Referees were self-employed, UK tax tribunal confirms

Out-Law News | 14 May 2020 | 8:58 am | 4 min. read

A group of English football referees were self-employed for tax purposes, the UK's upper tribunal has found, confirming a decision of the first-tier tribunal.

The upper tribunal confirmed that because the referees were not obliged to accept any engagements to referee at matches and did not have the right to be offered any work there was insufficient mutuality of obligation for an employment relationship to exist for tax purposes.

"The decision confirms that the concept of 'mutuality of obligation' is relevant when deciding whether an employee is employed or self employed, even though HM Revenue & Customs (HMRC) has been arguing to the contrary in recent years," said Chris Thomas, an employment tax expert at Pinsent Masons, the law firm behind Out-law. 

The decision related to referees engaged to officiate at matches primarily in Leagues 1 and 2 of the Football League, but also in the Championship and the FA Cup, and by way of 'fourth official', in the Premier League. The individuals in question undertake refereeing duties in their spare time, typically alongside other full-time employment.

HMRC had attempted to recover income tax and employer national insurance contributions (NICs) from Professional Game Match Officials Limited (PGMOL), the company set up to engage referees for Premier League, FA Cup and English Football League matches. HMRC argued that the referees were in employment relationships with PGMOL even though they did not have formal employment contracts.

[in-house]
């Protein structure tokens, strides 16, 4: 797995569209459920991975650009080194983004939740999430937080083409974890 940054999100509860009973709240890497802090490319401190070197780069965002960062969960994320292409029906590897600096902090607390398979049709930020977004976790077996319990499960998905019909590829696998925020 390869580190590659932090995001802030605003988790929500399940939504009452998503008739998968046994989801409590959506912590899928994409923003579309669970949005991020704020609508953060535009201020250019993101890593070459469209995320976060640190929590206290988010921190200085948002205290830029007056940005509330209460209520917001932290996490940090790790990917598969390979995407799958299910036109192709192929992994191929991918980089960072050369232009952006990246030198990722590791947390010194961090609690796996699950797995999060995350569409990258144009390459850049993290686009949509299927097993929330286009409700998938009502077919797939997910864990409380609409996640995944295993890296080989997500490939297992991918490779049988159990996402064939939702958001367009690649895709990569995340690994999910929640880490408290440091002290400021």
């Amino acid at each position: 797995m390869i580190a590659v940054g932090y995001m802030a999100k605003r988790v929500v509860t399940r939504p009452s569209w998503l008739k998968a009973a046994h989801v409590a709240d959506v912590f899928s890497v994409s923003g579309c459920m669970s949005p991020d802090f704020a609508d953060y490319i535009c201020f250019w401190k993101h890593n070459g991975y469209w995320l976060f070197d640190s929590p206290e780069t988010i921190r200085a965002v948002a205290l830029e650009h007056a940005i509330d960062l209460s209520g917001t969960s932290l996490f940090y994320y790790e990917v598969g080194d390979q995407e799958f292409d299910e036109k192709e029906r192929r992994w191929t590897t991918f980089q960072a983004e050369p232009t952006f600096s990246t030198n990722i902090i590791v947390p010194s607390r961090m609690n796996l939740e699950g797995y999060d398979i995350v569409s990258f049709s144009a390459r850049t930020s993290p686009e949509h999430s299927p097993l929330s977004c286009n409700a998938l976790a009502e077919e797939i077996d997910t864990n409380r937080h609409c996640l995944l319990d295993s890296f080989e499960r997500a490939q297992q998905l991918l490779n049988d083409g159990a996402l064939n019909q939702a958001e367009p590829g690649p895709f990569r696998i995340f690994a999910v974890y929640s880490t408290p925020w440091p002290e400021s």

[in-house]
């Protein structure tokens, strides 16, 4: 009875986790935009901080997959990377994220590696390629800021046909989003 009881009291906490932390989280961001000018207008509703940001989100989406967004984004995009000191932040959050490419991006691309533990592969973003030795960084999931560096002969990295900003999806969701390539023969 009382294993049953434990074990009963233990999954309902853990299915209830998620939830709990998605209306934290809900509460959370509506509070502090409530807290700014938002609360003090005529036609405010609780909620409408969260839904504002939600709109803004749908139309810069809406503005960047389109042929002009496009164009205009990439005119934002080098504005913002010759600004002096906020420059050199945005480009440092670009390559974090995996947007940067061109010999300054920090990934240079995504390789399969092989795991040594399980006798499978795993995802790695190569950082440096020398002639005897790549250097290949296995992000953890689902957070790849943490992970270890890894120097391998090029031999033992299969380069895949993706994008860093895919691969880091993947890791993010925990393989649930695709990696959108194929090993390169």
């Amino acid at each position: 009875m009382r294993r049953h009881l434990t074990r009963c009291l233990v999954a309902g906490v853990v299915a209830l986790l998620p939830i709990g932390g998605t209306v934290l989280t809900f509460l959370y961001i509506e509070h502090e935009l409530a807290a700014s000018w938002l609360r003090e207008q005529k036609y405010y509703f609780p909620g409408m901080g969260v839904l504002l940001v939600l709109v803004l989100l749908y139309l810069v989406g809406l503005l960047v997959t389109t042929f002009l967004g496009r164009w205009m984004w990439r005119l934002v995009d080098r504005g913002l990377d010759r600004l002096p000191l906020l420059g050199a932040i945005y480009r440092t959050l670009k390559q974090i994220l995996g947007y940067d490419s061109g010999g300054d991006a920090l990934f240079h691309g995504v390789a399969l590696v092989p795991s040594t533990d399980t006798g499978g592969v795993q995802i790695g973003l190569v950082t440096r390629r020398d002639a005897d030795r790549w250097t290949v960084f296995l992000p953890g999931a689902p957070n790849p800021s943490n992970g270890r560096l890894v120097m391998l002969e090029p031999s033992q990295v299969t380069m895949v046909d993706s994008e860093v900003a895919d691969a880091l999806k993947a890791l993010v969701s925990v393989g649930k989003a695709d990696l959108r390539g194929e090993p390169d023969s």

Chris Thomas

Legal Director

The fact that HMRC has pursued this case, despite the clear indicators of self employment, shows its determination to challenge self-employed status

Premier League referees are engaged under employment contracts but these 'national group' referees have different arrangements. Before the start of the football season, PGOL approaches referees and appoints to its national group those who sign a code of practice. The referees did not enter into formal employment contracts with PGMOL, but were paid match fees and expenses at an agreed rate by PGMOL. Referees were not guaranteed or obliged to accept match appointments and could mark themselves as unavailable for work for any reason.

PGMOL argued that the arrangements with the referees did not constitute employment contracts because there was no mutuality of obligation as there was no legal obligation on PGMOL to provide work or on the referee to accept work offered.

The upper tribunal dismissed HMRC's argument that mutuality of obligation is not relevant to the question of whether a contract is one of employment or a contract for services.  HMRC had argued that the concept is relevant only to the question of whether there is a contract at all, and, if there is a contract, whether it contains an obligation to provide services personally.

HMRC has previously argued that its ‘check employment status for tax’ (CEST) online tool does not need to consider mutuality of obligation as this will already have been established before the tool is used. It said that where work is provided and remuneration is paid HMRC will assume that there is mutuality of obligation and that a contract exists.